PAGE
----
Understanding financial information used to assess small firm performance: An Australian qualitative study
Business and Law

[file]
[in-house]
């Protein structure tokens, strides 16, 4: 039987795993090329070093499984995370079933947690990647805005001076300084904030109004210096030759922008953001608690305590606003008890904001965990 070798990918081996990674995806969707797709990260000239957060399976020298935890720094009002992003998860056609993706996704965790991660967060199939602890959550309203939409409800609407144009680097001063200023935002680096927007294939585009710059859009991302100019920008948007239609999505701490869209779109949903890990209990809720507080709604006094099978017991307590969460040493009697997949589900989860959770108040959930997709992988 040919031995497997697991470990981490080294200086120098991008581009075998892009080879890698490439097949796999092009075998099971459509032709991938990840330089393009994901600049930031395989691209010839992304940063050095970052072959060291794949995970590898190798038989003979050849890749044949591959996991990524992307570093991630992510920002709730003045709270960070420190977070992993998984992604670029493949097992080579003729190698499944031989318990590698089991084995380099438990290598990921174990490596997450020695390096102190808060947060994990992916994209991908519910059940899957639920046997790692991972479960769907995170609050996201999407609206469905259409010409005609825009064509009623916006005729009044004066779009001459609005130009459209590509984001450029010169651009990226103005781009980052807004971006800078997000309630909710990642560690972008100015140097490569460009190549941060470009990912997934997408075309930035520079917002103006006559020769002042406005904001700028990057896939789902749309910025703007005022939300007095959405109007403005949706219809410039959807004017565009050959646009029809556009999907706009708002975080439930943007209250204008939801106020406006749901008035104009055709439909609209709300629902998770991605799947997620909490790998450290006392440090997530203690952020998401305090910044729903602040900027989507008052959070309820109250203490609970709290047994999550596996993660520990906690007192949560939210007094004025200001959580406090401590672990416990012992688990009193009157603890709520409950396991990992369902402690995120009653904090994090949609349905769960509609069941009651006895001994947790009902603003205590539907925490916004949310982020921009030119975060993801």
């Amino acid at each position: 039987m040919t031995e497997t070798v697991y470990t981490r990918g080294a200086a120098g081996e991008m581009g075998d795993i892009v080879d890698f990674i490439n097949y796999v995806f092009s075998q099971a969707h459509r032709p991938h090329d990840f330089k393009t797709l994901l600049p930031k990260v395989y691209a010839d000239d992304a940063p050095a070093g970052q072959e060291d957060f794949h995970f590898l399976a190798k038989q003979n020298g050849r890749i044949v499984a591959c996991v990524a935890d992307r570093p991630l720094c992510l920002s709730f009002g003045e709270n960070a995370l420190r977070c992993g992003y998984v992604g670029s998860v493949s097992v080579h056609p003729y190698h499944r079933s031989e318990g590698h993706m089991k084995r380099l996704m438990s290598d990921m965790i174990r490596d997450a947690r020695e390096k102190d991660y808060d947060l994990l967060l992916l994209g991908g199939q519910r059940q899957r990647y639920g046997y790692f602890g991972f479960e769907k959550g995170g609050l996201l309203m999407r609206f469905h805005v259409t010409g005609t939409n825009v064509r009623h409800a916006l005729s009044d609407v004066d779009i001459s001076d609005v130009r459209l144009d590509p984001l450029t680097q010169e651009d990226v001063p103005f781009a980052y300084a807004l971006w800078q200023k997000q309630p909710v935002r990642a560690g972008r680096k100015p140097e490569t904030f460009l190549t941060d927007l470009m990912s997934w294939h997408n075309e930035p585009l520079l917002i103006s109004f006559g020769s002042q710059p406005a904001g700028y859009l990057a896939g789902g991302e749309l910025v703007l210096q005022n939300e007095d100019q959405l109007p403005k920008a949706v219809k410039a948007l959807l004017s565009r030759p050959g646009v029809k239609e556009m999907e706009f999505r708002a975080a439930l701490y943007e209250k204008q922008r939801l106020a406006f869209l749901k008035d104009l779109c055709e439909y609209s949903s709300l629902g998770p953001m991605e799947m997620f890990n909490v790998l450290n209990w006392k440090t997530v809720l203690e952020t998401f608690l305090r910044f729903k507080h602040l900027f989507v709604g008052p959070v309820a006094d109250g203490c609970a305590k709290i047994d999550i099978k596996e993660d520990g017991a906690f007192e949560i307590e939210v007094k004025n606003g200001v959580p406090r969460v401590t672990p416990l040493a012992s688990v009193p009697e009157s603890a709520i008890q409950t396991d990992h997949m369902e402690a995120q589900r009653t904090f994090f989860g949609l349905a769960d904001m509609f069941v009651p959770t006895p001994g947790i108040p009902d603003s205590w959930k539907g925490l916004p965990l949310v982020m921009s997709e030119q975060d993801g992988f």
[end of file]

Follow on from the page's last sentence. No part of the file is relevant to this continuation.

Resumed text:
Purpose - The purpose of this paper is to investigate the reality of financial and management accounting in a small group of small firms. Specifically, from the owner's perspective, an exploration is undertaken to see what financial information is collected, how it is used (or not) to make business decisions and evaluate the firm's performance, and the role played by the accountant in that process. Design/methodology/approach - A phenomenological paradigm underpins this exploratory study. Semi-structured interviews were undertaken with the owners of ten small firms, where the focus was on understanding what happens in an organisational setting, as opposed to theory and textbook practice. Findings - The qualitative data supported prior research in other countries. The in-depth analysis revealed a very basic understanding of accounting information and problems with the financial literacy amongst these small firm owners. Accounting reports were not widely produced or used, so an informal assessment, such as how much cash was in the bank, was the primary means of assessing business performance. Accountants were used for taxation services, although some owners sought more general business advice. Originality/value - An understanding is developed of why there might be a gap between textbook rhetoric and reality of accounting practice in small firms. The conclusion is that accounting textbooks need to include more information about the reality of financial management in small firms.
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